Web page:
Doctor of Philosophy
School of Creative Arts
Cornwell, Graeme, Reading the fine print, Doctor of Philosophy thesis, School of Creative Arts, University of Wollongong, 1997. https://ro.uow.edu.au/theses/1929
A survey of literature on Australian printmaking from 1960-1990 presents an interesting phenomenon in that despite there being few acknowledgments of the influence of American printmaking - acknowledgment has given precedence to a European influence - Australian printmaking and the way its histories are written strongly suggest the impingement of an Anglo-American inheritance. This thesis addresses the need to acknowledge the American influence and position Australian printmaking within the context of the intrusion of American Abstract Expressionism: the dominant discourse which shaped modern American printmaking. This involves an examination of the dominant discourse - American Abstract Expressionism - and its underpinning philosophical tenets: a concept of immediacy brought about by a strategic denial and refusal of a concept of the technological discerned printmaking. This 'collision' between American Abstract Expressionism and printmaking had consequences for American printmaking which later significantly influenced Australian printmaking in hitherto undocumented ways. This thesis is not only a study of the formation of American printmaking as an autonomous creative discipline based on a "truth to materials" and medium specificity but also an examination of the philosophical constructs created by the impingement of a dominant discourse that refused and denied a concept of technology in order to extend and justify its major tenets and underpinning philosophical basis. But, most importantly, this study is about the significant impact of a dominant discourse - American Abstract Expressionism - and its underlying philosophical construction: the refusal and denial of the technological - on the psyche underlying Australian printmaking, whose consequences, despite some being examined here, are still to be realised.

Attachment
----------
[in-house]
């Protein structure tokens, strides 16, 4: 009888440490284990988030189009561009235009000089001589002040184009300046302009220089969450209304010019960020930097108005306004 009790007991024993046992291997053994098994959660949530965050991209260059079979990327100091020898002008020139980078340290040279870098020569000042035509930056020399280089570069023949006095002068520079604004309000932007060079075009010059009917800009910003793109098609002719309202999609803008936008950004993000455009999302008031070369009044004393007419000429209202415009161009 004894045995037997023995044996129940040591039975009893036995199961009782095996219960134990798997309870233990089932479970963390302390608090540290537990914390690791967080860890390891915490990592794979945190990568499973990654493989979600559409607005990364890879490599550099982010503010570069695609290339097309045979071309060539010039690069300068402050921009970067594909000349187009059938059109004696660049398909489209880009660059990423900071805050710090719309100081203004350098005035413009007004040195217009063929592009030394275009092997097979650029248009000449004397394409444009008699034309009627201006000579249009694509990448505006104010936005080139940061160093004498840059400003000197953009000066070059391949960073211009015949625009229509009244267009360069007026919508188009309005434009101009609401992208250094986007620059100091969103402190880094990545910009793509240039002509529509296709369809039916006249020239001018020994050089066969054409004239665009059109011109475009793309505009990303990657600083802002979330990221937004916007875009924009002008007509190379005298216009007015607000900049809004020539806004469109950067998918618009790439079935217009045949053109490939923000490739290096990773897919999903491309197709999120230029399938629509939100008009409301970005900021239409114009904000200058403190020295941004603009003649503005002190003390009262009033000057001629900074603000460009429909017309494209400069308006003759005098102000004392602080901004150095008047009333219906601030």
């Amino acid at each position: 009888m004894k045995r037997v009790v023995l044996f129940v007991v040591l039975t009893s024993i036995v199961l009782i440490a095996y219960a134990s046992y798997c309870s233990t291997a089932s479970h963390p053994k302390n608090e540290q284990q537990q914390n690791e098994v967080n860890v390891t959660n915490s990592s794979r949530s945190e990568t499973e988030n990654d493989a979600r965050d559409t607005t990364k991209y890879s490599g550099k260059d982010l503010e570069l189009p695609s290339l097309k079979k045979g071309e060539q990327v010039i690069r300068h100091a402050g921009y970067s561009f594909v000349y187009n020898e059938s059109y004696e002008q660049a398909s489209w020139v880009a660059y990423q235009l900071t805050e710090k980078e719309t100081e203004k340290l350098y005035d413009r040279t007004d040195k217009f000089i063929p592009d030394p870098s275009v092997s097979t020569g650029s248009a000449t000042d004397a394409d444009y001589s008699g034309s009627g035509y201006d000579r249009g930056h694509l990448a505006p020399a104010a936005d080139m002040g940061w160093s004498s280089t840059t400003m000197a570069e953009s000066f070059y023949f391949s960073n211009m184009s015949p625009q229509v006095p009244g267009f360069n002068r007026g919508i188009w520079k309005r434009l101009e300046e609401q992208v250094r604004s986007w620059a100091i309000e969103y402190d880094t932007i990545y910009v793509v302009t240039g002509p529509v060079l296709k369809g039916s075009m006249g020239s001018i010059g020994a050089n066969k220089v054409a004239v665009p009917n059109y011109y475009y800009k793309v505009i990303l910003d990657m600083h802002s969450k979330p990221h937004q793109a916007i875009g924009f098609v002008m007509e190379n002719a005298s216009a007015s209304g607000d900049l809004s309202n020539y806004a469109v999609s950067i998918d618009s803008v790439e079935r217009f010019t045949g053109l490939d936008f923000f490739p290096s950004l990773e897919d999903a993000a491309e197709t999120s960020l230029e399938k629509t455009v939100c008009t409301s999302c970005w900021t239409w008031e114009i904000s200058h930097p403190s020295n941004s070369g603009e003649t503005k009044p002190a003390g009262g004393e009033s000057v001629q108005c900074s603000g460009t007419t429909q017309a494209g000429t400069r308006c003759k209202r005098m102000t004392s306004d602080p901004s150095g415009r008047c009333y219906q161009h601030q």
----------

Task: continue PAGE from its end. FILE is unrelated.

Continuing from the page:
Unless otherwise indicated, the views expressed in this thesis are those of the author and do not necessarily represent the views of the University of Wollongong.